Beltain or Beltaine is the Anglicized spelling of the Goidelic name for either the month of May or the festival held on the first day of May. In Irish it is Bealtaine in Scotish Gaelic Bealltainn and in Manz Gaelic Boaltinn or Boaldyn.
Beltaine was an ancient Gaelic festival celebrated in Ireland, Scotland and the Isle of Man. It marked the beginning of summer and was linked to similar festivals held elsewhere in Europe, such as the Welsh Calan Mai and the Germanic Walpurgis Night. Beltaine and Samhain were the leading terminal dates of the civil year in medieval Ireland, though the latter festival was the more important. It is a cross-quarter day, marking the midpoint in the Sun's progress between the spring equinox and summer solstice. The astronomical date for this midpoint is nearer to 5th May or 7th May, but this can vary from year to year.
Belaine regained popularity during the Celtic Revival and is still observed as a cultural festival by some in Ireland, Scotland, the Isle of Man and among their diasporas (Jews living outside Israel). Today Beltaine is also observed as a religious festival by Celtic neopagans. Wiccans adopted the name Beltaine for their May festival.
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The moon and all the other planets move across the night sky from right to left in the southern hemisphere and here in the northern hemisphere they move left to right. The seasons of the year are opposite whilst one hemisphere is having winter the other is experiencing summer. Therefore the dates of celebrations here in the northern hemisphere are opposite or six month apart from those in the southern hemisphere.
So we have Beltaine here in Australia today 31st October. In early Irish lore a number of significant events took place on Beltaine, which long remained the focus of folk traditions and tales in Ireland, Scotland and the Isle of Man. Beltaine and Samhain were thought to be the critical periods when the bounds between the human and supernatural worlds were temporarily erased, witches and faeries roamed freely, and measures had to be taken against their enchantment.
Beltaine marks the passage into the growing season, the immediate rousing of the earth from her gently awakening slumber a time when the pleasures of the earth and self are fully awakened. It signals a time when the bounty of the earth will once again be had. It is a time when flowers bloom, trees are green and life has again returned from the barren landscape of winter, to the hope of bountiful harvests, not too far away, and the light hearted bliss that only summer can bring.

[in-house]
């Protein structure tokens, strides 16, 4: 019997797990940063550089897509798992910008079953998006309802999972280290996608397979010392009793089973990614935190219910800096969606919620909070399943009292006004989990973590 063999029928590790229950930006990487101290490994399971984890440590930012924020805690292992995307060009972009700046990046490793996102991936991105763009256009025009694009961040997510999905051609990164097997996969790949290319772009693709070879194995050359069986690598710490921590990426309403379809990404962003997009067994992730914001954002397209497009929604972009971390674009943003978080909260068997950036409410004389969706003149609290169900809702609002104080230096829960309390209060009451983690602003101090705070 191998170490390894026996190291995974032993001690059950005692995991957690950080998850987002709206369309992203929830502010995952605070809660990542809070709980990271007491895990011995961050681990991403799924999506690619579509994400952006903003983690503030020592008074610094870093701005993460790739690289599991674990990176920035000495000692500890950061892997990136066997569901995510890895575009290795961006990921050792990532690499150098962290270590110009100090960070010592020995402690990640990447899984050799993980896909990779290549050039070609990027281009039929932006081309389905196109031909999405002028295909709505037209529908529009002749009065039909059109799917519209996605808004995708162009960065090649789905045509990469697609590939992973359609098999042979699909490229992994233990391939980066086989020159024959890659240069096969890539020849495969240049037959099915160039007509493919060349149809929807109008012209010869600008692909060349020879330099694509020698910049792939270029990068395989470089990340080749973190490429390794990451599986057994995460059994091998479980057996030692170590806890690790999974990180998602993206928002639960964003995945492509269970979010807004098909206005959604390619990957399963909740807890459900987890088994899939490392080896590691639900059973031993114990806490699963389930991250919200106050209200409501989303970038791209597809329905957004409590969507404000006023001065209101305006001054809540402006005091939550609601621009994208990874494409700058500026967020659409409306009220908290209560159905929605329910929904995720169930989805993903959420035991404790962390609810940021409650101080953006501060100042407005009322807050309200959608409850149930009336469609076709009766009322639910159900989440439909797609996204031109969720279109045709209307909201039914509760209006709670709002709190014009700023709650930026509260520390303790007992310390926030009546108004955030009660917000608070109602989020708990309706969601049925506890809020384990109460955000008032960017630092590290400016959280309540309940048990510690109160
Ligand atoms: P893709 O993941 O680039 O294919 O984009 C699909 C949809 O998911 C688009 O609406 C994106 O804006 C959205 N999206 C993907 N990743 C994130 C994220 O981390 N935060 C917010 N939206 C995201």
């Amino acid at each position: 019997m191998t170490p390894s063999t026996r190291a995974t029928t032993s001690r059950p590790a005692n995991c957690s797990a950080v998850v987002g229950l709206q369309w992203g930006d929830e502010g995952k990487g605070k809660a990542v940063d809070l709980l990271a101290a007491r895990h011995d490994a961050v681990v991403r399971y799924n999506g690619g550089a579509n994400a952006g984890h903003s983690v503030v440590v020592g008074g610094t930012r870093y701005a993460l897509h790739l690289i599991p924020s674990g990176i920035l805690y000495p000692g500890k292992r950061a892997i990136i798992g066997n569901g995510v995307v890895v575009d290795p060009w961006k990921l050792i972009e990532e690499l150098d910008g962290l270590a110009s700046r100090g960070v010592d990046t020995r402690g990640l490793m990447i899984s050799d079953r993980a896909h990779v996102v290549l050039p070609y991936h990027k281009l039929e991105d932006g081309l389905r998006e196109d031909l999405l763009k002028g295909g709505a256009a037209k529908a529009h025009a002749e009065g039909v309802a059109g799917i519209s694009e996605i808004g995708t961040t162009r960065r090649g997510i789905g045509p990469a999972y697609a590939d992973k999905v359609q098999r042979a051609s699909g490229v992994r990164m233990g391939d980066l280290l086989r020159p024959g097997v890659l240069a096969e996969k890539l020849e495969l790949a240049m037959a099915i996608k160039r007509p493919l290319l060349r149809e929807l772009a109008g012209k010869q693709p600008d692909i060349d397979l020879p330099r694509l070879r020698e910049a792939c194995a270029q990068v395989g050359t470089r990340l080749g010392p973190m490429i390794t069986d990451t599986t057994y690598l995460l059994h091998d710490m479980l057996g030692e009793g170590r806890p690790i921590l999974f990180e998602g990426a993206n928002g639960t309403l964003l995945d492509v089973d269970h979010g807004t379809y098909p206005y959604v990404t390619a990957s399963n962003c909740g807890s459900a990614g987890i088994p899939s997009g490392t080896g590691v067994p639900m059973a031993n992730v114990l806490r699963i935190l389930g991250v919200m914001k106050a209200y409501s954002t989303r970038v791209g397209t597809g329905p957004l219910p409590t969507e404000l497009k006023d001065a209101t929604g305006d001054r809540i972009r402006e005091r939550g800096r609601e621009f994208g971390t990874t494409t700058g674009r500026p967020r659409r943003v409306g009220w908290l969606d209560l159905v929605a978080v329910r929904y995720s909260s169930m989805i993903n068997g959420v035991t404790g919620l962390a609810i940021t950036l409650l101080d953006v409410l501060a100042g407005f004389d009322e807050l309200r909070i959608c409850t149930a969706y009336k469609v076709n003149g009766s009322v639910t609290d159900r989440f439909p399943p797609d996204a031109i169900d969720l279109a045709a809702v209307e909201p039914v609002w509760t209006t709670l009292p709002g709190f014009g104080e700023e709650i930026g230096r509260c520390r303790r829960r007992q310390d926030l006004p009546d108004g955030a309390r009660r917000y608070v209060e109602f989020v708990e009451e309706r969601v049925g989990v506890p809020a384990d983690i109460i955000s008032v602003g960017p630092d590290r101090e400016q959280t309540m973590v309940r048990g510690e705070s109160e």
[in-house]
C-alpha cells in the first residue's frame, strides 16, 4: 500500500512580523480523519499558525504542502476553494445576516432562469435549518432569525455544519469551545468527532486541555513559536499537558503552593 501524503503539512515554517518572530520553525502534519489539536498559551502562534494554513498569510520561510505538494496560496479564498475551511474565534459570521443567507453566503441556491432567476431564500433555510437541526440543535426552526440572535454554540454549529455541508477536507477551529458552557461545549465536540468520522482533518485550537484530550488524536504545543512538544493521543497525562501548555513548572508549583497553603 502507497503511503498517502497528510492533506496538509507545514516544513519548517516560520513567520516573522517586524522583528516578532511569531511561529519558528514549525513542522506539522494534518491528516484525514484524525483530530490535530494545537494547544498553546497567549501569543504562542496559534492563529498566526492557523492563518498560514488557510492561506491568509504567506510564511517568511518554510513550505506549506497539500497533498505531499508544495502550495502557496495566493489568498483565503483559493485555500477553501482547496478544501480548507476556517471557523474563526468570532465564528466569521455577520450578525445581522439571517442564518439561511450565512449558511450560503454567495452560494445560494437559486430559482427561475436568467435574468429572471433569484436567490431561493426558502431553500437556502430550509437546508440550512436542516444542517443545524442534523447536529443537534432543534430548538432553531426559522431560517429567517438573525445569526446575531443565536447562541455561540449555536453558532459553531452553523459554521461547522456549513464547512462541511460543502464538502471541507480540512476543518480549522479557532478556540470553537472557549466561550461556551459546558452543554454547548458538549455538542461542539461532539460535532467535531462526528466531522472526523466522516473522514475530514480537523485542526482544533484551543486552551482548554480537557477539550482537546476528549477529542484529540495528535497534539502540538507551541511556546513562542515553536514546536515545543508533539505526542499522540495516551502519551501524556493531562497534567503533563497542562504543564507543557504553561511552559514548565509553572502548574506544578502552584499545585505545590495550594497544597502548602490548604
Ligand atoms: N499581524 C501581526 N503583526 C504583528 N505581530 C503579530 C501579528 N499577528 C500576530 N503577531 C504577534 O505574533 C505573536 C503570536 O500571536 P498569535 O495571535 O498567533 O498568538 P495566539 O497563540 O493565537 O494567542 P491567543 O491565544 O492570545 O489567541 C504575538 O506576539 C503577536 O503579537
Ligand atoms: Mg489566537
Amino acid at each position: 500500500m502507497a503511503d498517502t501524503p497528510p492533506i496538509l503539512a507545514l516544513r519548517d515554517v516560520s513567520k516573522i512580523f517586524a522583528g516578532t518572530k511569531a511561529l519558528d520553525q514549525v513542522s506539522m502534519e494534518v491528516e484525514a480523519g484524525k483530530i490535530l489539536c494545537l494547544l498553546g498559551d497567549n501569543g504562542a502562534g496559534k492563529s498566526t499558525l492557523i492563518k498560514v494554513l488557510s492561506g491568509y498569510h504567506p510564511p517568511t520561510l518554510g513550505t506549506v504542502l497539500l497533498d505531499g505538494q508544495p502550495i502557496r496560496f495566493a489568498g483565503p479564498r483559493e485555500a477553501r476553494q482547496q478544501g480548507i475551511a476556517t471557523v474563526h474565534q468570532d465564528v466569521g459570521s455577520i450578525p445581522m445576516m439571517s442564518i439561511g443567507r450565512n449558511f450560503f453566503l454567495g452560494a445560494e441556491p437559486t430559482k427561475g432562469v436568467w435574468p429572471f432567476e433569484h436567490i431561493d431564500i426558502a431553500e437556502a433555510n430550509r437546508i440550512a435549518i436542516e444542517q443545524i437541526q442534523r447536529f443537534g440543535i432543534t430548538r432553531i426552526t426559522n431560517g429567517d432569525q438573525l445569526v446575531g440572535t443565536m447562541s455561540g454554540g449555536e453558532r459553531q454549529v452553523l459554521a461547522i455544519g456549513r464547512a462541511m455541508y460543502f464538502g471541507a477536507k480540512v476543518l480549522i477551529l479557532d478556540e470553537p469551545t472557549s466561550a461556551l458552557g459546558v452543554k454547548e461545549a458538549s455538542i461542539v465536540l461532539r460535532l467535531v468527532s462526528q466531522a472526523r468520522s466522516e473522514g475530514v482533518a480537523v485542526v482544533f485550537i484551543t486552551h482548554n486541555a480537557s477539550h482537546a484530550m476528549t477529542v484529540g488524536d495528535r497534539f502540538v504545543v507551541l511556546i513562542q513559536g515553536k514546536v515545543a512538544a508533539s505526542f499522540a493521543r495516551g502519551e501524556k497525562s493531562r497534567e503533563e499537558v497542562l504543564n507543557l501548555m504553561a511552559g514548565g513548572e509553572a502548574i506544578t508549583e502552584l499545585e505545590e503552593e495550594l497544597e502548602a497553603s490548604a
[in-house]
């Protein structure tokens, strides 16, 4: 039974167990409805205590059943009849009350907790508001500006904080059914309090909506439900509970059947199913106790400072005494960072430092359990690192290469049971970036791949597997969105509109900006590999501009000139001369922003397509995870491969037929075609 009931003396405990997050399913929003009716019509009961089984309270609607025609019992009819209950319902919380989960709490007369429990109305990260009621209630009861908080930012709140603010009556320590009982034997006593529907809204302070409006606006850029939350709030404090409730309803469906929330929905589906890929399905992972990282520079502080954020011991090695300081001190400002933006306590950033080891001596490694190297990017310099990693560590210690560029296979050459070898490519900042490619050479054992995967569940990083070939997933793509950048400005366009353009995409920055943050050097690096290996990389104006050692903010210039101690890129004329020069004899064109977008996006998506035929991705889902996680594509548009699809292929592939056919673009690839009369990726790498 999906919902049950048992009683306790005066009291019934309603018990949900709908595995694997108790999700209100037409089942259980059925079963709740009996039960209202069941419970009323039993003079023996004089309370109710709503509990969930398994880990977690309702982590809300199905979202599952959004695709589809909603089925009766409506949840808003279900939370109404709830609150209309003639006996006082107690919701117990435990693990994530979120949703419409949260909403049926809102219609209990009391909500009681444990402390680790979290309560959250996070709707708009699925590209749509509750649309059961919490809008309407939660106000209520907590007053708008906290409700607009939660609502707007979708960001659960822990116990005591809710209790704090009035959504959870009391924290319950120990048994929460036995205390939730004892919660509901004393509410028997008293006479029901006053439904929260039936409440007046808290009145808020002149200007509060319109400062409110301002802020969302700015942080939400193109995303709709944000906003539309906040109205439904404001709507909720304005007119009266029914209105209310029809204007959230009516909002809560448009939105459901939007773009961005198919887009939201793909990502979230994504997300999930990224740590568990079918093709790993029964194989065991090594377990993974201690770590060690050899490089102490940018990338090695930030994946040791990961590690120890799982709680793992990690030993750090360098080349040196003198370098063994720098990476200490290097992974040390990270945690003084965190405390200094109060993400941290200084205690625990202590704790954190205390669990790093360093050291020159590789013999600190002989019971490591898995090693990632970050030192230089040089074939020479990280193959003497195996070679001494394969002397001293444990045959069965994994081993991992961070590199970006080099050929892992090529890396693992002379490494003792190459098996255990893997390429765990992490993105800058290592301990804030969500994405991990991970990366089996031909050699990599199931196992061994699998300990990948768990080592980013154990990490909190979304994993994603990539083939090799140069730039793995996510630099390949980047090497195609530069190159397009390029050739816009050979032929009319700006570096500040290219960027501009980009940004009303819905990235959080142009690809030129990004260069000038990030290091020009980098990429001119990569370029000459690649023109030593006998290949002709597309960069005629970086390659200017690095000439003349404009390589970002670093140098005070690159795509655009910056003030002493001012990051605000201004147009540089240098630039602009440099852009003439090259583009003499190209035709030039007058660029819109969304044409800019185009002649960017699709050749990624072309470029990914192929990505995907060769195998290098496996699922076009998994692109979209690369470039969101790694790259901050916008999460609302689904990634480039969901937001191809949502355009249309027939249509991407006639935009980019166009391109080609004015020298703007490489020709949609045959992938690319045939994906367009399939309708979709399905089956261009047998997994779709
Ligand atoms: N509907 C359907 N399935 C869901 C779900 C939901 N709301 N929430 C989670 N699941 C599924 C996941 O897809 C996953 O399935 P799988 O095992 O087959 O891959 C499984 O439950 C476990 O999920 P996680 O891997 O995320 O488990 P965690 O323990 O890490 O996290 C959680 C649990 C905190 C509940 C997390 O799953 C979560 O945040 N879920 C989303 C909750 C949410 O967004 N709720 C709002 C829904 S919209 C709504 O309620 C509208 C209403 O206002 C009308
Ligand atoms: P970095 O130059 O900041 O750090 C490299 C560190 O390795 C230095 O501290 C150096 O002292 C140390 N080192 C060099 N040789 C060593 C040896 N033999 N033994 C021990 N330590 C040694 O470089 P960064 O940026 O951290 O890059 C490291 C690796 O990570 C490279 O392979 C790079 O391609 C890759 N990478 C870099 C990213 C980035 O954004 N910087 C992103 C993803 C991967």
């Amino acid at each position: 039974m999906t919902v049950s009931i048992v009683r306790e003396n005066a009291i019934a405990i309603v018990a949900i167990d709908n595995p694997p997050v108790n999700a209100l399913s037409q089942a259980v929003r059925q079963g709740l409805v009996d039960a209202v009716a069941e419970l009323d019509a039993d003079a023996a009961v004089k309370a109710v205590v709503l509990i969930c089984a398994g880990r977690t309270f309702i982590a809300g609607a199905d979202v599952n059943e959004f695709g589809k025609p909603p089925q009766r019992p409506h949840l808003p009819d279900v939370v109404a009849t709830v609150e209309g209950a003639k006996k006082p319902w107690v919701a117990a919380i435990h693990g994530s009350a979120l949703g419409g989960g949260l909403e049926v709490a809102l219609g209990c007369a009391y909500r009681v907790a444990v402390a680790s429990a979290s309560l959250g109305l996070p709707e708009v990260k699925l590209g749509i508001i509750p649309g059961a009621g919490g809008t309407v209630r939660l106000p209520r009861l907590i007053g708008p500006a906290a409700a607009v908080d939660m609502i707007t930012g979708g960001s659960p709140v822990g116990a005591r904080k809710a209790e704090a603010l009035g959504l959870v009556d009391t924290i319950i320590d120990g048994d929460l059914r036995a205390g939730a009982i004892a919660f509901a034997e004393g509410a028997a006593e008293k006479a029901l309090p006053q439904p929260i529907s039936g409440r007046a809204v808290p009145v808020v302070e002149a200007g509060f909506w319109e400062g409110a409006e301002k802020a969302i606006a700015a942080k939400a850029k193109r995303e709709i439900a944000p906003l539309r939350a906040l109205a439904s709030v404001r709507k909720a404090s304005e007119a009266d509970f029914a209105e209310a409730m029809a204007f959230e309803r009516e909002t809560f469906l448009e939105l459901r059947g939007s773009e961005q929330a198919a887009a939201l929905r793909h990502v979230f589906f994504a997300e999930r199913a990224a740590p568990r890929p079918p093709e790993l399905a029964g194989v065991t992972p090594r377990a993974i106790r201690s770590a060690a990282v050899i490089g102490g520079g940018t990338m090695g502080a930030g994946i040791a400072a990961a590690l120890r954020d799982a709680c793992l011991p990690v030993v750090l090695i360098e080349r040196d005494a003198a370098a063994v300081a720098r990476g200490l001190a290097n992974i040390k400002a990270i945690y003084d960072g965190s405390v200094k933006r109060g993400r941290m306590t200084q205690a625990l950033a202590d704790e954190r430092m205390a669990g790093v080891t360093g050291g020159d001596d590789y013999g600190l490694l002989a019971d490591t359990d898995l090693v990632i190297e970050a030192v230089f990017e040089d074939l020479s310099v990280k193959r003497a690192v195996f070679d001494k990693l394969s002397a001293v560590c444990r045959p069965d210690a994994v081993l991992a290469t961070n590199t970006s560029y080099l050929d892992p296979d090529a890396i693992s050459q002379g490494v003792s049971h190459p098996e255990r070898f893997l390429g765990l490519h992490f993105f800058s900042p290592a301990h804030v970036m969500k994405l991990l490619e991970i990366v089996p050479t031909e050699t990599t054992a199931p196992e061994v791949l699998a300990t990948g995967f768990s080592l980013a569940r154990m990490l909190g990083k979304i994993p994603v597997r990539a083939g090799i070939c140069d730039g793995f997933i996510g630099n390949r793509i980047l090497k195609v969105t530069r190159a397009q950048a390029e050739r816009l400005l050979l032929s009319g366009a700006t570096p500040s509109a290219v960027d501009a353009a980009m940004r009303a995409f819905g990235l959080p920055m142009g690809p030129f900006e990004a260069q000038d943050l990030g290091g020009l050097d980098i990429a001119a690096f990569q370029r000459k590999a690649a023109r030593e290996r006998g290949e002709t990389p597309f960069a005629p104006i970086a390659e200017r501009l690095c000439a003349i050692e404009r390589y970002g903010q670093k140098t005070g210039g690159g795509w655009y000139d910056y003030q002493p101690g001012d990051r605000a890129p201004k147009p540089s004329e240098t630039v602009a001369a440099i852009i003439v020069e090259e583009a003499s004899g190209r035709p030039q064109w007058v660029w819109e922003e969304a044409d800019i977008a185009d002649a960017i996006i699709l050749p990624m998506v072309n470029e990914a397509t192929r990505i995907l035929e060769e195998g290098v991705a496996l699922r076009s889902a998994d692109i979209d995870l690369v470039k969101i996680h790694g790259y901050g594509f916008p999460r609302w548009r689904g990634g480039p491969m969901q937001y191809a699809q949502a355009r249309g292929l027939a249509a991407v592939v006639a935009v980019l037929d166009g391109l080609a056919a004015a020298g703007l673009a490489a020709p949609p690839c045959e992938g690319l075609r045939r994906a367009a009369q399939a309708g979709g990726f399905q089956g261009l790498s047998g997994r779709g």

Here in our backyard we are harvesting spinach, capsicum kale, parsley, lettuce, tomatoes, strawberries and celery. There is nothing like planting your own vegetable garden to get back in touch with nature and the seasons. The taste of the produce is so sweet and full compared to the supermarket products that are harvested too early to stop deterioration and then frozen for who knows how long before you purchase it and take it home to cook your meals.
|Our raised garden beds make gardening so much easier|
The maypole was popular in the more English influenced parts of the British Isles, especially Wales and Cornwall. On Beltaine Eve in Wales, country people of all ages headed for the woods singing songs and blowing loud horns. They felled a tall birch tree and hauled it back to the village on a wagon drawn by oxen. At sunrise, the young people decked their houses with the branches of May and the maypole was set up on the village green, bright with garlands of flowers and coloured bows, rosettes and ribbons. In Ireland, many households created a May bush to be their "Tree of Life" during this seasonal tide.
When we were in Europe in Marksburg Rheinstrabe Braubach Germany the village had a maypole standing proud in the centre square.
It is customary to bake a colourful fruit spiced bread for festivals in the Celtic lands, traditionally this festival bread is sweet dough made with sweetmeat and spices. In Scotland it is bannock a bread made the eve before Beltaine day, it is said that the bread should not be allowed to come into contact with steel during preparation as steel is harmful to the faery folk. Bannocks are actually uncut scones originally cooked on a griddle. Wheat does not grow in the highlands originally bannocks were made with oat and barley flour made into a dough with little water and no leavening. Traditionally a portion of the cake was burned or marked with ashes. The recipient of the burnt cake jumped over a small fire three times to purify and cleanse him or herself of any ill fortune. Offerings of bannock and drink are traditionally left on doorsteps and roadways for the Faeries as an offering, in hope of faery blessings.
Sensuality and sexuality is revitalised, the reawakening of the earth and her children. It is the time when we reawaken to the vivid colours, vibrant scents, tingling summer breezes, and the rapture of summer after a long dormant winter. It is a time of extraordinary expression of earth, animals, people a time of great enchantment and celebration.
Beltaine marks the handfasting (wedding) of the Goddess and the God, the reawakening of the earth's fertility in its fullest. This is the union between the Great Mother and her Young Consort, this coupling bring new life on earth. It is on a spiritual level the unifying of the Divine Masculine and the Divine Feminine to bring forth the third consciousness. On the physical, it is the union of the Earth and Sun to bring about the fruitfulness of the growing season.
So in general Beltaine is a time of connection, of honouring the life, light and love in your life.